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April 24, 2003

Growth! Are We Doomed To Repeat The Past?

Alan Imhoff

What is growth? For some it seems to be a “dirty” word, to be avoided at all costs. For others, it is opportunity to grow their hamburger franchise from one to three locations. For most of us growth is something we know happens, but we generally do not want it to happen too fast.

Some of us don’t want our little children to grow up too soon, “rapid growth”. Others of us wish they would hurry up and move on.

Growth as defined in some dictionaries as regards our children is “full development”, a certain “maturity.” As we use it here in Frederick County and all over the world, growth is “an increase, as in size, number, value or strength.”

So, is growth bad or is it good? What really is “rapid growth”? How do we measure growth to determine whether or not it is meeting our expectations? Probably since the first small collection of people gathered into a confined area, the questions of growth and what they influence were discussed, argued or fought over.

For over 20 years I have had the opportunity to study certain aspects of growth here in Frederick County. For 20 years I have listened to the same arguments by all sides over, and over, and over again. First the “pro-growthers” win the day. Then the tide turns and the “no-growthers” gain the upper hand. Back and forth, election after election the same arguments are floated and one side wins a round, only to be replaced in the next.

(NOTE: These two descriptive words “pro-growthers” and “no-growthers” are used collectively to take into account all the variations of “for” or “against” a certain philosophy on growth.)

Have you ever stopped to really think about what we are doing to ourselves?

Schools are still “overcrowded” despite tremendous amounts of funding for new schools. The same arguments are used year after year in the budget appeals process for every department, division or special interest group to garner more funding, centered predominately on “growth” issues.

If we would finally acknowledge that “growth” is a natural force of the human condition, then maybe we can begin to find real solutions. That as a people, as long as we still want the single family house on the quarter acre lot with two cars in the driveway close to work, these arguments will never change.

The conditions will remain constant, what will change is the degree of magnitude for these conditions, whether it is a tight housing market, or too few dollars chasing too many “wants”.

Over the next several weeks, I will share some thoughts to answer questions on growth posed here today.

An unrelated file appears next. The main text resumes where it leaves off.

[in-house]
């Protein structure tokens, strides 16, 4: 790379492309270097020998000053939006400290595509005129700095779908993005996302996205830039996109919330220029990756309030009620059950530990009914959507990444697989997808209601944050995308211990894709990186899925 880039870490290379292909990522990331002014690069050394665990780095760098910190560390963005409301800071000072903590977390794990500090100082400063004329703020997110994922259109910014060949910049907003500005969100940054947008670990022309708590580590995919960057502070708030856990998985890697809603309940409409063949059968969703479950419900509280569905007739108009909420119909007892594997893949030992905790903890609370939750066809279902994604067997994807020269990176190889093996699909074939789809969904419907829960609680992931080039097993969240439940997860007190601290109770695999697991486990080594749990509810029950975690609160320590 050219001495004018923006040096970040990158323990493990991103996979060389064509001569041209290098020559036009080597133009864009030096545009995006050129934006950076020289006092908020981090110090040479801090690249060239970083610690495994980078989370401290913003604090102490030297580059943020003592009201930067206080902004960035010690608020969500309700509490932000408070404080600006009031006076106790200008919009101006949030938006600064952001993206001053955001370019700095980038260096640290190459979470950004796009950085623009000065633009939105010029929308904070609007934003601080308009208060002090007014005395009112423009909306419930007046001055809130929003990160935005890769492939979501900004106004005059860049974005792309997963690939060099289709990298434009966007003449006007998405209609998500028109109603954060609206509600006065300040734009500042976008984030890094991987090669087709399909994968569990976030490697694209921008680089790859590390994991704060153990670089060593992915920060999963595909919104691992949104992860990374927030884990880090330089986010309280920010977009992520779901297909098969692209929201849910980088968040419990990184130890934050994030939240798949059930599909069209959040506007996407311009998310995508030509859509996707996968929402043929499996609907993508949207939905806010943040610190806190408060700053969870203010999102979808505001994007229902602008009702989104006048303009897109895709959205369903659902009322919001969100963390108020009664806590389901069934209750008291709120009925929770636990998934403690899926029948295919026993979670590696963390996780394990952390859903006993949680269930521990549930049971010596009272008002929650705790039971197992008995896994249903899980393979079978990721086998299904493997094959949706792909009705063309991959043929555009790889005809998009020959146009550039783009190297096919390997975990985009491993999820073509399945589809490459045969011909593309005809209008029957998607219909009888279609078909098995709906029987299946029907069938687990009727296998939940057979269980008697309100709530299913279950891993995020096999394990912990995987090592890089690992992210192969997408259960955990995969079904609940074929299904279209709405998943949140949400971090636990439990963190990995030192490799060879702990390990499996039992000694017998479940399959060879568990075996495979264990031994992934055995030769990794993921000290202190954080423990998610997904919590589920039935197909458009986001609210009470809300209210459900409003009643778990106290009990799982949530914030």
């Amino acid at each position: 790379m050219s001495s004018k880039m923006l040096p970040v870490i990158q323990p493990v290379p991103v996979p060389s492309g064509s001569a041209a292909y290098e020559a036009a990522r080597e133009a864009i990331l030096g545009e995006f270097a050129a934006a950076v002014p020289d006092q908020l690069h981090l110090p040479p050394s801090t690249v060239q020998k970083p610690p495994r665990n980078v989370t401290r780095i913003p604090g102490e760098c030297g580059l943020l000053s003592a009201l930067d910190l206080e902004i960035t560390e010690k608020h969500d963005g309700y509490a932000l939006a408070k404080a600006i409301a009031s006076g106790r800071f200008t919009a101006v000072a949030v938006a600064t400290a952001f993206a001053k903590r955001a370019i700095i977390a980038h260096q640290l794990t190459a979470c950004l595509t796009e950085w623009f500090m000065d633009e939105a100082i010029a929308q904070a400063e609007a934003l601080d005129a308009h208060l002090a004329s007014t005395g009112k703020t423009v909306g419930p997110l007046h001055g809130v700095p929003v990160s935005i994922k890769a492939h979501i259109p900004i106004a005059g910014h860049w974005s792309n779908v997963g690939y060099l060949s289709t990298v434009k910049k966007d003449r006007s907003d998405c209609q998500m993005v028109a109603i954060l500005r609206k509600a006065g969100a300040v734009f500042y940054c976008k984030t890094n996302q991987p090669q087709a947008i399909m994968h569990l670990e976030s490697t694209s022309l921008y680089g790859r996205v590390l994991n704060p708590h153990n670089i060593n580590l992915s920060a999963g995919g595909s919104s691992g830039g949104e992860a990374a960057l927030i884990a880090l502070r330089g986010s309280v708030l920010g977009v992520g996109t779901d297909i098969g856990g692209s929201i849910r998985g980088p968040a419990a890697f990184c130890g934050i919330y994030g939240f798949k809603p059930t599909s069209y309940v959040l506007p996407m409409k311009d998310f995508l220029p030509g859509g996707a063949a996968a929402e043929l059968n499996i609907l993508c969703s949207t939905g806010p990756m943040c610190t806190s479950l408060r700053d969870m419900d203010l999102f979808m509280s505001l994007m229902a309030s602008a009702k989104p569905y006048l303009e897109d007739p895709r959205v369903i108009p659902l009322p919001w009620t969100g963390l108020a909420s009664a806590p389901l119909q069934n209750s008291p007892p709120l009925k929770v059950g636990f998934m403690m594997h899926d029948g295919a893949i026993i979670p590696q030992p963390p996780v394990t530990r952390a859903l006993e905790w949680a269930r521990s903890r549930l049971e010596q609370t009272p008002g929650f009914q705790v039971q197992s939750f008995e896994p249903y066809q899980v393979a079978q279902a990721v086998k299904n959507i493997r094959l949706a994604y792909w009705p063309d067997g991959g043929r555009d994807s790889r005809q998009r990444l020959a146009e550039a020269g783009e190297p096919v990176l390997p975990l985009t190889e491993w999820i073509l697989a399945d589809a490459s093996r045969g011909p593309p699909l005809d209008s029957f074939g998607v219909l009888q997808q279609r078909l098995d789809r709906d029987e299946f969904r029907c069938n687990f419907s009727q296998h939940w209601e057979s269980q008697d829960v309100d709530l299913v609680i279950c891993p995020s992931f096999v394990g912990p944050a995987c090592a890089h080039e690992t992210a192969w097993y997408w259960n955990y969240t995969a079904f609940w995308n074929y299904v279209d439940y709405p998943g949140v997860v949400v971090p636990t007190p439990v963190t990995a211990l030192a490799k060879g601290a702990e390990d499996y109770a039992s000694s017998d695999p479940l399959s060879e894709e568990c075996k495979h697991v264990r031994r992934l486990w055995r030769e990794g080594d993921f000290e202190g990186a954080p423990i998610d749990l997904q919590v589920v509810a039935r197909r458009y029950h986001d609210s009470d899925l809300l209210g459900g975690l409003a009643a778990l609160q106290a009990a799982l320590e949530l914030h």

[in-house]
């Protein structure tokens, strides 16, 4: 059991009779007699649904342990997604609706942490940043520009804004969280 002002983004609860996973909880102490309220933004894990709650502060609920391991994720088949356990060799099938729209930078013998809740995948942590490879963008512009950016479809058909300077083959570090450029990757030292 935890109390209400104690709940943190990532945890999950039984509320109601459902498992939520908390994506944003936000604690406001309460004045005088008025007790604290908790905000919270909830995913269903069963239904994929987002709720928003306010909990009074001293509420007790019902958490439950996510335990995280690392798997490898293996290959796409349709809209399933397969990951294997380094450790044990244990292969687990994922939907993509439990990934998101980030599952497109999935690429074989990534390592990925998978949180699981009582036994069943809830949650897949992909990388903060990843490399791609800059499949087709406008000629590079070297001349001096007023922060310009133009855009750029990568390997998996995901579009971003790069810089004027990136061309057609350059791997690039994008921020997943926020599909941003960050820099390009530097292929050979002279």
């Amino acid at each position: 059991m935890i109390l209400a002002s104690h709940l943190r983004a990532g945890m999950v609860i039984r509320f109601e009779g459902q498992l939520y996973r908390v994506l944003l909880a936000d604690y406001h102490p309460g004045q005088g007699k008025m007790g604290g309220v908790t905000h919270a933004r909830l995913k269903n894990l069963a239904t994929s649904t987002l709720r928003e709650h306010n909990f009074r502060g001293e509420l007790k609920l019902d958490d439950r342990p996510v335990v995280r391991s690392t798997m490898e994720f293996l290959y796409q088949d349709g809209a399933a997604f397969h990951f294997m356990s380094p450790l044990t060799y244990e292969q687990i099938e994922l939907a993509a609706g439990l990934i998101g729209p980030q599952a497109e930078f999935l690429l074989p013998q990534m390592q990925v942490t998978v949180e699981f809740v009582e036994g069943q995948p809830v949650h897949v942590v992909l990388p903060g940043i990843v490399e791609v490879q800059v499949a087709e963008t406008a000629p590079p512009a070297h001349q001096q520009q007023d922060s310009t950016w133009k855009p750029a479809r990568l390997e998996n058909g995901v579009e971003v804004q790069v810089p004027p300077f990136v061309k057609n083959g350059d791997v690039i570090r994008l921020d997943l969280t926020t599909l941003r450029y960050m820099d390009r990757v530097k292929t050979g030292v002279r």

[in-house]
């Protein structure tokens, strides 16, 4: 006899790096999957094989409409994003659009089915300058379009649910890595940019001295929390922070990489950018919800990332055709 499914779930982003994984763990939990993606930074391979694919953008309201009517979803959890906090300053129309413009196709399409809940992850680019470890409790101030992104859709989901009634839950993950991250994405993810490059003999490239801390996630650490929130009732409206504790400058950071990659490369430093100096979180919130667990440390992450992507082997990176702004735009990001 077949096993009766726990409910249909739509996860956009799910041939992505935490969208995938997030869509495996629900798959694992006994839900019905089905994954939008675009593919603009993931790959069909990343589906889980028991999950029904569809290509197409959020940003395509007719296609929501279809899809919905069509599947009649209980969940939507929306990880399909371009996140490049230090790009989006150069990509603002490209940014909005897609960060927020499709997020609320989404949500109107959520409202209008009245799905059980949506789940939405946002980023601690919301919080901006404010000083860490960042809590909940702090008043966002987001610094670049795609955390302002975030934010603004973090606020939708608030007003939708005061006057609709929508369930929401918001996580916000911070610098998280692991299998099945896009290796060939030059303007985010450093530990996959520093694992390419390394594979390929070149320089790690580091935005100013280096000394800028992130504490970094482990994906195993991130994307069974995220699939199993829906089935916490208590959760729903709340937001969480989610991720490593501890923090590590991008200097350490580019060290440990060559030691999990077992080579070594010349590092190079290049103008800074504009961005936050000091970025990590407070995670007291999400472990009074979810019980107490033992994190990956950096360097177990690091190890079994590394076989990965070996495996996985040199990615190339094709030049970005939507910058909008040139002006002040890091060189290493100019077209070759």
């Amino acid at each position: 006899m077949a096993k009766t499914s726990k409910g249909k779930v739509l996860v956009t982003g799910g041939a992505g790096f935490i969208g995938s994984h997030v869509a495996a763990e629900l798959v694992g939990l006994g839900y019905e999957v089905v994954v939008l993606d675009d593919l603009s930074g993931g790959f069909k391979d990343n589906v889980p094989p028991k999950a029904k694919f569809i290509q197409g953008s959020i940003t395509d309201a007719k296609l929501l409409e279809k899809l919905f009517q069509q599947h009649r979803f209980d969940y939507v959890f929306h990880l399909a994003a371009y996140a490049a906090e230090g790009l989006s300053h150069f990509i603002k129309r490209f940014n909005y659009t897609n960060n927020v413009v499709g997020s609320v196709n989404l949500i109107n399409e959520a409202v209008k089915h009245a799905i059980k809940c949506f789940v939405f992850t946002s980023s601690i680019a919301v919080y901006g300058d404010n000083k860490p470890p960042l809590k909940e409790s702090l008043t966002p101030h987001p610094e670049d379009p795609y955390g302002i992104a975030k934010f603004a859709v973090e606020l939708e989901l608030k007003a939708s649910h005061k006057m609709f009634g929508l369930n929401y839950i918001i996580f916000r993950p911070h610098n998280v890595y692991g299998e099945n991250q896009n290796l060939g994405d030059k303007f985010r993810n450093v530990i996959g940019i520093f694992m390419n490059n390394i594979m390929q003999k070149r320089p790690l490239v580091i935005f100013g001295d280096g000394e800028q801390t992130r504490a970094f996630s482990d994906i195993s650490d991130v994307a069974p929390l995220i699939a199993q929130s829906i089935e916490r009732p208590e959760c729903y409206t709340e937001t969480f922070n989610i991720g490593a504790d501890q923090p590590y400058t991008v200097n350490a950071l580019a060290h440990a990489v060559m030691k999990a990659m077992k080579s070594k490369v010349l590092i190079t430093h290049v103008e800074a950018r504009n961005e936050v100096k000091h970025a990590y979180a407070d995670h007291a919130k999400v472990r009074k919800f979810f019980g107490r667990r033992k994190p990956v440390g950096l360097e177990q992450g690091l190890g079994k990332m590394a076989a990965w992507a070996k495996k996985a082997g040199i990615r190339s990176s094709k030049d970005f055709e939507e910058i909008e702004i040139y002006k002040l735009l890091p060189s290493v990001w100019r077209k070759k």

Since June of 1988, I have tracked the monthly housing permits according to the Frederick County Permits Department. One interesting statistic drawn from this chart is how many permits were issued during a particular Board of County Commissioner’s term. Is it a true indication of their philosophy on growth?

Stup Board(Partial term 06/88 to12/90)Ave. monthly housing permits: 215
Sundergill Board(Full term 01/91 to 12/94)Ave. monthly housing permits: 174
Hoke Board(Full term 01/95 to 12/98)Ave. monthly housing permits: 161
Gray Board(Full term 01/99 to 12/02)Ave. monthly housing permits: 192
Thompson Board(Partial term 01/03 to 03/03)Ave. monthly housing permits: 106

If we were to use this measure as an indication of whether or not a specific board is “pro-growth” or “no-growth,” is it a good measure?

The Hoke board was chastised as “pro-growth”, yet it had the lowest monthly average for a 4-year period. The Gray board was seen as “no-growth”, yet it has the highest 4-year average. The Sundergill board, also seen as “no-growth” was also higher than the Hoke board. So, are perceptions real or is the measurement system flawed?

Back to the description of growth, “an increase, as in size, number, value or strength,” and how it applies to Frederick County. Growth in size for me means a physical term; the county cannot grow in physical attributes, such as acreage. Growth in numbers is what we most focus on, numbers of people, numbers of houses, numbers of students, etc.

Growth in value is almost always ascribed to property values. Growth in strength is perhaps more difficult to measure, perhaps economic well being in terms of business types and commercial/industrial activity.

We often spend way too much time on the numbers aspect of growth and do not take into account value and strength as much as we should. Leaders should be looking at all three to determine if we are truly bringing balance to a healthy growth policy as we help our county mature. For me, the county is more like a “know-it-all” teenager than a sensible, mature adult. Until we achieve that maturity, I believe we will keep repeating the past 20 years over and over.

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